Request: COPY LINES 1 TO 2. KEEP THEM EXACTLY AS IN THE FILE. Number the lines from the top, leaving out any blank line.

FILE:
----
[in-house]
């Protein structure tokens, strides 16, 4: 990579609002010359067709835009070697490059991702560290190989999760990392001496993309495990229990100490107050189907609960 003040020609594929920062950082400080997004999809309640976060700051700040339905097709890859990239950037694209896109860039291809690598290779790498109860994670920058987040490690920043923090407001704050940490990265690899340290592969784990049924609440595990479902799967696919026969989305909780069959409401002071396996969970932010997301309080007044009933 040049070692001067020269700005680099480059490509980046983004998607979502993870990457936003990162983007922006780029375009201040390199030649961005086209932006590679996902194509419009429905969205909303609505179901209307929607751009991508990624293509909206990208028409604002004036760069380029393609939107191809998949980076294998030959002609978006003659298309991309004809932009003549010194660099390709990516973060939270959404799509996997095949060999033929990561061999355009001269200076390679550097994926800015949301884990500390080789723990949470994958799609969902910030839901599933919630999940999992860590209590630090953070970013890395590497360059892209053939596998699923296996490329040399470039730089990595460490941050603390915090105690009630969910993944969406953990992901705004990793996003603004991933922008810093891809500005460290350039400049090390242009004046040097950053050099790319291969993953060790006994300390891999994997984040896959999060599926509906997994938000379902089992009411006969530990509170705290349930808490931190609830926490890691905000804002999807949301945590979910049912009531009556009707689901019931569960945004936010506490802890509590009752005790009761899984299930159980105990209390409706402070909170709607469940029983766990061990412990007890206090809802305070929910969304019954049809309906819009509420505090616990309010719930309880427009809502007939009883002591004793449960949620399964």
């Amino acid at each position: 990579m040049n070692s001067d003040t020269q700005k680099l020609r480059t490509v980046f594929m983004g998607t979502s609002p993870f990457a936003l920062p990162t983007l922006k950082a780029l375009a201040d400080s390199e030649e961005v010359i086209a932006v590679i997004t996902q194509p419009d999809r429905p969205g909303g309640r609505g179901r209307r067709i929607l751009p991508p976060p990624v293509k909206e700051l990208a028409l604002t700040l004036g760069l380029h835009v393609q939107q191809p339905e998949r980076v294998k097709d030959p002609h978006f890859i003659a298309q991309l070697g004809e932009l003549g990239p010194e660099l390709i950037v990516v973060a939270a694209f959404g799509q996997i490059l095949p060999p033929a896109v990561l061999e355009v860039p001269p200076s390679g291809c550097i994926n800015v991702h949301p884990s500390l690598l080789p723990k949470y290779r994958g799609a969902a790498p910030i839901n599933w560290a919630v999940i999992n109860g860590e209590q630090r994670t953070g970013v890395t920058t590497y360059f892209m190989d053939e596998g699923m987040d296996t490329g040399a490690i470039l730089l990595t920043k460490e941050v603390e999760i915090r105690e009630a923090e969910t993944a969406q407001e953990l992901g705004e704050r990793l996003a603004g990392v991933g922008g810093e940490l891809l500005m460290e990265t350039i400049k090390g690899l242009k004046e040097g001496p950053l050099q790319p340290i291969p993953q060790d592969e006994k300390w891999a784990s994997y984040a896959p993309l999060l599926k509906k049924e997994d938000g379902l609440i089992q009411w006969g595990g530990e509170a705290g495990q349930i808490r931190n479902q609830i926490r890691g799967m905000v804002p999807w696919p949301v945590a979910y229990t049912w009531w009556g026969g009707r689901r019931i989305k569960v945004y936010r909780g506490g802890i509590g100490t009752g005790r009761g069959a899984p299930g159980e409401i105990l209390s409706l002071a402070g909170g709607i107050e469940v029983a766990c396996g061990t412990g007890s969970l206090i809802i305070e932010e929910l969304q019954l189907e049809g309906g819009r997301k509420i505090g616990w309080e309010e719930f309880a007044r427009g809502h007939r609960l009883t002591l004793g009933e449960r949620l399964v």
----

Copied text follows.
[in-house]
């Protein structure tokens, strides 16, 4: 990579609002010359067709835009070697490059991702560290190989999760990392001496993309495990229990100490107050189907609960 003040020609594929920062950082400080997004999809309640976060700051700040339905097709890859990239950037694209896109860039291809690598290779790498109860994670920058987040490690920043923090407001704050940490990265690899340290592969784990049924609440595990479902799967696919026969989305909780069959409401002071396996969970932010997301309080007044009933 040049070692001067020269700005680099480059490509980046983004998607979502993870990457936003990162983007922006780029375009201040390199030649961005086209932006590679996902194509419009429905969205909303609505179901209307929607751009991508990624293509909206990208028409604002004036760069380029393609939107191809998949980076294998030959002609978006003659298309991309004809932009003549010194660099390709990516973060939270959404799509996997095949060999033929990561061999355009001269200076390679550097994926800015949301884990500390080789723990949470994958799609969902910030839901599933919630999940999992860590209590630090953070970013890395590497360059892209053939596998699923296996490329040399470039730089990595460490941050603390915090105690009630969910993944969406953990992901705004990793996003603004991933922008810093891809500005460290350039400049090390242009004046040097950053050099790319291969993953060790006994300390891999994997984040896959999060599926509906997994938000379902089992009411006969530990509170705290349930808490931190609830926490890691905000804002999807949301945590979910049912009531009556009707689901019931569960945004936010506490802890509590009752005790009761899984299930159980105990209390409706402070909170709607469940029983766990061990412990007890206090809802305070929910969304019954049809309906819009509420505090616990309010719930309880427009809502007939009883002591004793449960949620399964």